cold weather

Hydroponics Winter Basics

Home » pests

Hydroponics Winter Basics

Hydroponics Winter Basics

Winter is now upon us in the northern hemisphere. Here in West Yorkshire, we have already experienced several frosts and a snowstorm. thus making it impossible to do any outdoor gardening.

Most plants that are hardy have already closed down for their winter break. The deciduous trees have lost their leaves, and only the conifers still have green leaves. In my case, my lemons and other citrus fruit are sitting happily in their cosy greenhouse, together with LED lighting to lengthen our dark winter days.

So, indoor hydroponic growers can experience temperature fluctuations during very cold spells of weather. Roots are very intolerant of temperature changes. Changes in growth can make significant changes to the growth rate if the temperature is allowed to drop below 19 °C. So at this temperature, the plant’s root zone could easily be damaged. The growth begins to slow, and the outside of the root can be damaged.

Even plants in the right zone can be harmed by the cold.

Why do plants suffer from cold

The causes of this are numerous and depend on the location, soil, length of the cold, and other elements. Depending on the type of plant and the aforementioned criteria, different plants respond differently to cold. The USDA’s recommendations for plant hardiness are simply that—recommendations.

A plant’s real hardiness will vary depending on its microclimate, exposure, water and nutrient uptake, and general health. There are several reasons why cold might harm plants, but we’ll focus on the most obvious ones.
A plant’s health and hardiness are impacted by every circumstance that it encounters.

Plants that aren’t getting enough water may droop and even die. Negative plant health can also result from too many or too little nutrients. In a similar manner, meteorological conditions can harm a plant’s vitality. Plants are damaged by the freezing of their cells, which also obstructs the movement of water and nutrients.

Many experts believe that the ideal root temperature is between 20 and 21 degrees Celsius. So, to enable the plants to absorb nutrients correctly, Providing a nutrient solution that is strong enough to stimulate new growth is important for the development of a healthy plant. Keeping good oxygen levels and content is imperative for good results.

Concrete floors can be a problem

When writing this blog,

I was thinking primarily about temperature variations in a building with concrete floors. We all know about the cold feeling we get when we walk inside a building with a concrete floor. Particularly in the winter. So, if plants are grown under these conditions, then there is likely to be a large temperature variation. This could be overlooked when starting out your growing season in the spring.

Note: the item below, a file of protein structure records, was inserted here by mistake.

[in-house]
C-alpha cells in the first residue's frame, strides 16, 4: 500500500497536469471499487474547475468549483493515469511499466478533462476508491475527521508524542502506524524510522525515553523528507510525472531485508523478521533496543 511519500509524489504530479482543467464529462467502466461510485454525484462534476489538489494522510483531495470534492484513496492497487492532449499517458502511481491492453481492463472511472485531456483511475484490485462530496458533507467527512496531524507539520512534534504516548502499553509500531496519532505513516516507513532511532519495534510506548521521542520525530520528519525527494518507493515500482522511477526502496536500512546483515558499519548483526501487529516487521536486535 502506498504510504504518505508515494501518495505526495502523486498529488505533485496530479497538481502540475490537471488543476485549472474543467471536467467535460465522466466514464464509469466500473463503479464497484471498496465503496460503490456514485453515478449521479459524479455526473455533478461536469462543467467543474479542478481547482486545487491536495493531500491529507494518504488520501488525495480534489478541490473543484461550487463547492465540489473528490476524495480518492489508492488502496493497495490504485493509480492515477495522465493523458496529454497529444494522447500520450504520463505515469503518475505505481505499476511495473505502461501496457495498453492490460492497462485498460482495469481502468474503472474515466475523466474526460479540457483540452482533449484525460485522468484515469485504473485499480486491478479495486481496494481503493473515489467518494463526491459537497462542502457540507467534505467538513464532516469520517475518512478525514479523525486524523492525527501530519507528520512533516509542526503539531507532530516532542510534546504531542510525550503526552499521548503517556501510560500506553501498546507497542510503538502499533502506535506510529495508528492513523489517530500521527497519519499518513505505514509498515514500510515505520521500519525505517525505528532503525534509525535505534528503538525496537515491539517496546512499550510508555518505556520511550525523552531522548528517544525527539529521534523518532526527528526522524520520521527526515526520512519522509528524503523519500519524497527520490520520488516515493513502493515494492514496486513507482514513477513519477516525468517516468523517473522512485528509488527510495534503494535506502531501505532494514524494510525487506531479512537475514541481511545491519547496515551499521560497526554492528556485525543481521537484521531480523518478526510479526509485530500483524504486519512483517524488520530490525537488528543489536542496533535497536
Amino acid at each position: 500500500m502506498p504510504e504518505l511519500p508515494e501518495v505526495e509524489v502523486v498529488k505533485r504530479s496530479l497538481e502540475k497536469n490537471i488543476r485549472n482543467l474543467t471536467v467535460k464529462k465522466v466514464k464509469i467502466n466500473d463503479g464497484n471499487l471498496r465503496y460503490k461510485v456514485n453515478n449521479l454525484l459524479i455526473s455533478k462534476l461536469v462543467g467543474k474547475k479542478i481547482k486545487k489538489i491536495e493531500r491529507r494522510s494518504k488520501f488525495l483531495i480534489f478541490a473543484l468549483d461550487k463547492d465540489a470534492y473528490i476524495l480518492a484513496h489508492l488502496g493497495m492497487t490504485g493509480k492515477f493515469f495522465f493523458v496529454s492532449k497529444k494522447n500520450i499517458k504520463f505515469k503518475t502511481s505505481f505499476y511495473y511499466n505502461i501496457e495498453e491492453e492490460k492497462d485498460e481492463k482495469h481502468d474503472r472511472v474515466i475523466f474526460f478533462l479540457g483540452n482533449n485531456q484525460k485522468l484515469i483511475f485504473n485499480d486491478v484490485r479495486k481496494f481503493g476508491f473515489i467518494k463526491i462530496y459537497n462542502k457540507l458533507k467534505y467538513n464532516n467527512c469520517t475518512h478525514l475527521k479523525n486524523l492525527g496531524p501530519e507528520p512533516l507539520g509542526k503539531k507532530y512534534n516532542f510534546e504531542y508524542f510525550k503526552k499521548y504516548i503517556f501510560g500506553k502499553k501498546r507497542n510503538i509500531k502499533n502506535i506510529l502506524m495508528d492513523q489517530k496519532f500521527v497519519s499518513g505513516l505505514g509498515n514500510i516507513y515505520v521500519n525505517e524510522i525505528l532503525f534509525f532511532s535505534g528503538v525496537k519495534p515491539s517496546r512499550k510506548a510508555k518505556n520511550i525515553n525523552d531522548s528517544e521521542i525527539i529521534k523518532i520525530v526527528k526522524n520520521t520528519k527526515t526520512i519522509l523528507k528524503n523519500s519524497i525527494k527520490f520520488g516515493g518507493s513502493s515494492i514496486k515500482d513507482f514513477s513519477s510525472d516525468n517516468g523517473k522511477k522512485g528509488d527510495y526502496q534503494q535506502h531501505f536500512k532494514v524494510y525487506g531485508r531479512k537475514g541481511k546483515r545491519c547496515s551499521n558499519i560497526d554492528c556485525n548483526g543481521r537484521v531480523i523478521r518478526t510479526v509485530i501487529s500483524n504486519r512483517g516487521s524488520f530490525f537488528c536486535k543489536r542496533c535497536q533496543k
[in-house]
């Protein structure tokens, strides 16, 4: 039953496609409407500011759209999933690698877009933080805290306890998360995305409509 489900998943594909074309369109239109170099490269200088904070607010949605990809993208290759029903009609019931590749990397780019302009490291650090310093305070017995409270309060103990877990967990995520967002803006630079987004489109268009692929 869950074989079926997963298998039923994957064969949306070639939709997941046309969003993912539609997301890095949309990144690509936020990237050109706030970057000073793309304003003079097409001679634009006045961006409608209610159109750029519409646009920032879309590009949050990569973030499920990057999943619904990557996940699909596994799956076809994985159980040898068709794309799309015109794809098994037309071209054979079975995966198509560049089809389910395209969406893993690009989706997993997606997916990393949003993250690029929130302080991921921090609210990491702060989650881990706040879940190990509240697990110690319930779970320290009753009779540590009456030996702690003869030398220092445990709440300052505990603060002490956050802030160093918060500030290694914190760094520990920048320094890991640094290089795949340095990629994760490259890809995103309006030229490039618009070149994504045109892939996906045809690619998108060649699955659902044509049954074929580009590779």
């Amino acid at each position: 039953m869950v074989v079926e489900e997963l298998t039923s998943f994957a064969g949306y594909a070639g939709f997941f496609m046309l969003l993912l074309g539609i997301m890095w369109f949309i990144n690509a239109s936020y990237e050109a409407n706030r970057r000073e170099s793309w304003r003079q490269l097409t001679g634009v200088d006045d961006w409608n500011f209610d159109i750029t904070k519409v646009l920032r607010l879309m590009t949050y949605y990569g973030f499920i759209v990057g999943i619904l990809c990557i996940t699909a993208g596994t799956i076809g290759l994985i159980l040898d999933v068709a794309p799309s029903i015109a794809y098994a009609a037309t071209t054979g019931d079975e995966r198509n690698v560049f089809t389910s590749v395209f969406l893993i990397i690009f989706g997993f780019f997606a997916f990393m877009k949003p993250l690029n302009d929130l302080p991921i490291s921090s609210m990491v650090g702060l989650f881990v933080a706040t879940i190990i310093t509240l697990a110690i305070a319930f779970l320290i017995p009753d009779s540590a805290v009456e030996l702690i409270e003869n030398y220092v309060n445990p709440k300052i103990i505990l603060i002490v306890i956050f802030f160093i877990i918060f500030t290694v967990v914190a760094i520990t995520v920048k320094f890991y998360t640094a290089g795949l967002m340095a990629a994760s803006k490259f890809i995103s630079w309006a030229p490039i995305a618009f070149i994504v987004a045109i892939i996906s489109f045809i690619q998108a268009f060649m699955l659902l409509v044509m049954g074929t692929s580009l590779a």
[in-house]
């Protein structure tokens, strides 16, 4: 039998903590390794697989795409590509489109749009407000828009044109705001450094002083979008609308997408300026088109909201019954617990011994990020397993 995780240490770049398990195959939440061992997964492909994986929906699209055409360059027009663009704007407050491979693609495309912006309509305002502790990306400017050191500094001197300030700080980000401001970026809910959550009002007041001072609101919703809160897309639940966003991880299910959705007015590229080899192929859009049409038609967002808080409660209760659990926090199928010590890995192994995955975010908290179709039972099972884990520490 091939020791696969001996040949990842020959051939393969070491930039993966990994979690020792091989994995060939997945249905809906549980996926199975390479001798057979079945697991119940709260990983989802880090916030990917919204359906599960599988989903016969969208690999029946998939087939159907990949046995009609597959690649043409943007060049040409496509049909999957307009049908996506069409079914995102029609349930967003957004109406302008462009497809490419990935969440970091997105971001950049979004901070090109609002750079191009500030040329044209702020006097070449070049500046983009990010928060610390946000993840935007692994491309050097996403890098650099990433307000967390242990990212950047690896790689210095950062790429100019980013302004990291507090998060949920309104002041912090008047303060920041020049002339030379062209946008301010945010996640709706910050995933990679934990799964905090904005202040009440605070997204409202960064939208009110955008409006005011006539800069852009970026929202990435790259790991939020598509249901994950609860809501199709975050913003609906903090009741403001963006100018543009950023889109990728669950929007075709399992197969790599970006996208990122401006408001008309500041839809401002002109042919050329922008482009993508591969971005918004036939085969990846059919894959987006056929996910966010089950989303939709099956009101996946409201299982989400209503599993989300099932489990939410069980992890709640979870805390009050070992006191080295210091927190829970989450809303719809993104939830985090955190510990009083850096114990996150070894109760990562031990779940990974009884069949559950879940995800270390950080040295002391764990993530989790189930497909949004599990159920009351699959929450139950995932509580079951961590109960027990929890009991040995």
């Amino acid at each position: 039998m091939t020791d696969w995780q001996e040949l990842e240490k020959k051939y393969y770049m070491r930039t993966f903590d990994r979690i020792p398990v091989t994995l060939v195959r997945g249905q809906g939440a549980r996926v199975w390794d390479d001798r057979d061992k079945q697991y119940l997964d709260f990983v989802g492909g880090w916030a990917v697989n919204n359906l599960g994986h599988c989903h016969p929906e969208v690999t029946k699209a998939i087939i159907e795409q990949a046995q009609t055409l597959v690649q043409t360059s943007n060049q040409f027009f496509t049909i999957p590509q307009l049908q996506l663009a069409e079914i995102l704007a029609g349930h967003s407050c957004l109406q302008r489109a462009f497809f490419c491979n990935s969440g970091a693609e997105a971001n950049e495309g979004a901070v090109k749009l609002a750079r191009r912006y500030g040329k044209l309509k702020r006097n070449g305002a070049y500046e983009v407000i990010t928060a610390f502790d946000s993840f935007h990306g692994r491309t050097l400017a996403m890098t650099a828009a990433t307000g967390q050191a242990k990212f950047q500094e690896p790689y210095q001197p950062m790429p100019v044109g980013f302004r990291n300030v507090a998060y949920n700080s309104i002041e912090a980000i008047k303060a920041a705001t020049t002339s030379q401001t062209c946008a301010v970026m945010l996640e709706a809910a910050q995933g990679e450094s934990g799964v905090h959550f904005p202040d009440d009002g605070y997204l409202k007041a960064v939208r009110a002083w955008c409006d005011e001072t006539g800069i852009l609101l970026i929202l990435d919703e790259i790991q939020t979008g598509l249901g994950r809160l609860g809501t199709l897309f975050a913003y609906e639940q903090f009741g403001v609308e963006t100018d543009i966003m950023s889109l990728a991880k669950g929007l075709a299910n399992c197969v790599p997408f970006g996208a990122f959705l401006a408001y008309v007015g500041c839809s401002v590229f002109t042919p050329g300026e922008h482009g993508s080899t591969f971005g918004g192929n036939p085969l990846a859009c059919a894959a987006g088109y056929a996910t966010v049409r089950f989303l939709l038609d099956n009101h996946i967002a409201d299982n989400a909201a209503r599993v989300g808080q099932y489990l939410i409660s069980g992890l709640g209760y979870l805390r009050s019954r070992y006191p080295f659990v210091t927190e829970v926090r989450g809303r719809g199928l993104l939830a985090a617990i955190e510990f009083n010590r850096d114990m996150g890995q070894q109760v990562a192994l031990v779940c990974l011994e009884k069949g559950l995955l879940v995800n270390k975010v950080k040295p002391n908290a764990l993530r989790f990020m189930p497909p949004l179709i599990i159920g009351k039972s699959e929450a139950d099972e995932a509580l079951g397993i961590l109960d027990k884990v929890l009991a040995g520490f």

Even a small garage used for growing will suffer variations in temperature in the winter. As a result, many growers use some type of rubber mat to help insulate their precious crop. Personally, I would raise the plants off the floor to prevent them from getting “cold feet” and ruining the crop at a later stage.

Cold can also affect the temperature of the water tank used to mix and provide the nutrients. Growing rooms must be well insulated so the air temperature does not change significantly in a cold spell. As I previously stated, the 19th century standard should not be compromised. Your plants will be open to attacks from many pests and diseases. The weaker your hydroponics plant is, the more likely it is to have been attacked.

Of course, all this will lead to a poor crop and disappointment. So prepare for winter by making your plants as cosy as possible to avoid disappointment and a poor harvest. Heaters are the answer!


Hydroponic stores are legal

Hydroponics and the Environment

Home » pests

Hydroponics and the Environment

Hydroponics and the Environment

So as my readers will know, I am relatively new to hydroponic gardening. I have since learned that hydroponics has advantages over growing in soil. Plants grown using the hydroponics method will probably grow around 50% faster than their soil-grown counterparts.

Of course, this will usually end up with better crop production. Including the extra supply of oxygen to the roots when using hydroponics as a growing medium.

Better root systems will encourage more oxygen to enter the plants. As a result, they absorb nutrients more quickly. Because the plants are growing in water, they don’t have to spend time in the soil looking for the nutrients they require to grow correctly.

Those nutrients are being delivered to the plant throughout the day. Finding and breaking down food requires very little energy for the hydroponic plant. The plant then uses this saved energy to grow faster and to produce more fruit.